Starbucks is shutting 16 shops around the country due to persistent safety problems, including drug use.
Six stores in Seattle will close, as will six in Los Angeles, two in Portland, Oregon, and one each in Philadelphia and Washington.
Starbucks said staff at certain locations will be offered the option to move to other locations.
The coffee giant said the closures are part of a larger effort to respond to staff concerns and make sure stores are safe and welcoming.
Starbucks’ senior vice presidents of operations, Debbie Stroud and Denise Nelson, wrote to employees saying the company’s outlets aren’t immune to issues such as escalating drug use and a growing mental health crisis.
Stroud and Nelson wrote: “We know these challenges can, at times, play out within our stores too.
“We read every incident report you file — it’s a lot,”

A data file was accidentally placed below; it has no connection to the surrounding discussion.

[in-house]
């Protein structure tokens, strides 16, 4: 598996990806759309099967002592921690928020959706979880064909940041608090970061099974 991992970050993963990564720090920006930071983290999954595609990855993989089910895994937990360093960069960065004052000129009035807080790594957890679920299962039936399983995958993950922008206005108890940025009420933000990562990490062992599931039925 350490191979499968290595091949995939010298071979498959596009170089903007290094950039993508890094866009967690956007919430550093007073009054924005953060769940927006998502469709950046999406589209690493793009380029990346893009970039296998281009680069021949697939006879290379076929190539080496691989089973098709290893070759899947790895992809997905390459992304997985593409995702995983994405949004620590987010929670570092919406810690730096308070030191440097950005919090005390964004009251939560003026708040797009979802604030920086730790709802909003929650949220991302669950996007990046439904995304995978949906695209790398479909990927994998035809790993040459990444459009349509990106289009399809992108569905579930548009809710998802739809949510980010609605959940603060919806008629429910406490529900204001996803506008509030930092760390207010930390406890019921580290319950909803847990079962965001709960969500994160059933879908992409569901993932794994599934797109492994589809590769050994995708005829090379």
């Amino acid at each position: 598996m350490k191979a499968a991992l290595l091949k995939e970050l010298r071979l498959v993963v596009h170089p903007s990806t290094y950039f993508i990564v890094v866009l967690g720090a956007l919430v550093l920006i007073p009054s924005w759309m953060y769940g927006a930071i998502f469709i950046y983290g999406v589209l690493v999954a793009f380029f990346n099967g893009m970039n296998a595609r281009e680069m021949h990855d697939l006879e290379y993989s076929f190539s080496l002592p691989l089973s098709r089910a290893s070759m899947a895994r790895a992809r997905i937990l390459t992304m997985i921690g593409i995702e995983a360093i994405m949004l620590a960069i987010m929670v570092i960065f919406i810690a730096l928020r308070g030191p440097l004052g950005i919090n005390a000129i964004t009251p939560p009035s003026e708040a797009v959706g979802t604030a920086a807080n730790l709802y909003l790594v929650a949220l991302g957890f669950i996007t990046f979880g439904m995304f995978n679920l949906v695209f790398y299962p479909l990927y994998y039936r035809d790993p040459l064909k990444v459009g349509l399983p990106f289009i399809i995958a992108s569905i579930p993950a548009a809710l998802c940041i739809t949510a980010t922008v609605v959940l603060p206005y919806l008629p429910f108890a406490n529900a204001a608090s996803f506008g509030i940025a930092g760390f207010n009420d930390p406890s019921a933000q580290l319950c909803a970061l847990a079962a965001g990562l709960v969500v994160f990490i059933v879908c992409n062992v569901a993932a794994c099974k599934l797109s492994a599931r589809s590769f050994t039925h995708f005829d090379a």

However, numerous employees complained that they were not contacted or offered any choices other than closure.
Mari Cosgrove, an employee at one of the Seattle stores that are closing said: “We think it is not fair that we were not allowed to be a part of this decision about our working conditions, nor for Starbucks to claim they could not provide a safe experience for our workplace.”
The shutdown gained further attention because of Starbucks’ US. outlets are now trying to unionize.
Since late last year, more than 189 Starbucks locations in the United States have chosen to unionize, according to the National Labor Relations Board. Starbucks is against the attempt at unionization.
While one of the Portland locations has asked to hold a union vote, two of the Seattle businesses that are shutting down have already chosen to unionize.
Due to operational issues, including a clogged grease trap, Starbucks also shuttered a unionized location in Ithaca, New York, last month.
Starbucks Workers United, the labor group organizing the effort, said it intends to file unfair labor practice charges against Starbucks on behalf of the two unionized stores that are closing in Seattle.
But Starbucks insisted the closures weren’t related to the unionization drive.
A spokesperson said: “Opening and closing stores is part of our business operations.
“This is really rooted in safe and welcoming stores.”
However, regardless of whether a business is unionized or not, it cannot be closed in reprisal against labor activists.
Source: Valdosta Daily Times